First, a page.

"Dreams feel real while we're in them. It's only when we wake up that we realize something was actually strange." -Inception

Tuesday, August 27, 2013

Movie Review: Warm Bodies

You’ve heard of rom-coms of course, but Warm Bodies was a first for me, a zom rom-com.  Yes, even zombies can feel  remorse and fall in love. I know that now after watching this film.  It shows us the other side of the equation, a film from the zombie’s perspective.  It was about time.  This is a refreshing change from the rest of the movies in which a zombie is just part of a nameless lumbering, unthinking mass army.   

Nicholas Hoult is awkward yet adorable as the confused ‘R’, a corpse on his way to becoming a zombie.  In the film’s universe, there are three categories, humans, corpses and Bonies who are literally feral skeletons who are out for blood. R’s life in limbo is dramatically altered one day when he meets Julie (Theresa Palmer) during an encounter of humans vs. corpses.  He saves her from being eaten and brings her back to his home (an abandoned airplane) where like Wall-E, he hoards objects and knick-knacks that fascinate him.  He, of course, is slowly falling in love with her and Julie comes to discover that not all corpses have lost their humanity.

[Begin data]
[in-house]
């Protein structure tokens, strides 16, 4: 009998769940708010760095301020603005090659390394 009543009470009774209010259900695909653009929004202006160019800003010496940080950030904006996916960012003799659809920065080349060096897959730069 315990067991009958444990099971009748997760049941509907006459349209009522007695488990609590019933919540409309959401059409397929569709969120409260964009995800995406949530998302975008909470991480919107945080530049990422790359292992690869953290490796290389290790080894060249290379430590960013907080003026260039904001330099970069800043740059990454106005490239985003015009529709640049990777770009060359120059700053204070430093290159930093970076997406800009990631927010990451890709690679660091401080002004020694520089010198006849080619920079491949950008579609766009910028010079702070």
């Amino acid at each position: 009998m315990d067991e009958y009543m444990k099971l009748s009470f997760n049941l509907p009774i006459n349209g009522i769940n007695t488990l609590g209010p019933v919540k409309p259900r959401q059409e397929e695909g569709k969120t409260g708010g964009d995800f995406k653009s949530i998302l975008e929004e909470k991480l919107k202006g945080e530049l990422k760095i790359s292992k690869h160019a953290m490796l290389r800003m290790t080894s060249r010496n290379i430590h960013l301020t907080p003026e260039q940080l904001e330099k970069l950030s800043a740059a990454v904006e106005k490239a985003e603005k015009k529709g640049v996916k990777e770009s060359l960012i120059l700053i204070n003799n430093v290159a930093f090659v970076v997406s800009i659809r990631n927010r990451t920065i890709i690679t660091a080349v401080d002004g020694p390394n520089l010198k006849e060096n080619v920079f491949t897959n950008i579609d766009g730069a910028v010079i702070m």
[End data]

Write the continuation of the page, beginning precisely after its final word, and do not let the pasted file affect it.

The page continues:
The film is a clever take on the classic tale of Shakespeare’s star-crossed romance.  It’s set in a dystopian world where the zombie epidemic has left very few human survivors and the few that are left alive are quarantined off.  Julie’s father Colonel Grigio (John Malkovich) is the paranoid and overprotective leader of the few that remain. Julie’s and R’s friends Nora (Analeigh Tipton) and M (Rob Corddry) are more than just the clichéd best friend even as they add to the comic relief in the film.  R’s narration of his inner thoughts is witty and ultimately touching.  The film also has a terrific soundtrack.  I really enjoyed this new take on the rom-coms. I say, bring it on! I’m looking at you now, Pride and Prejudice and Zombies. 

Directed by Jonathan Levine; Screenplay by Jonathan Levine; Based on the novel by Isaac Marion; Cinematography by Javier Aguirresarobe; Editing by Nancy Richardson; Music by Marco Beltrami and Buck Sanders


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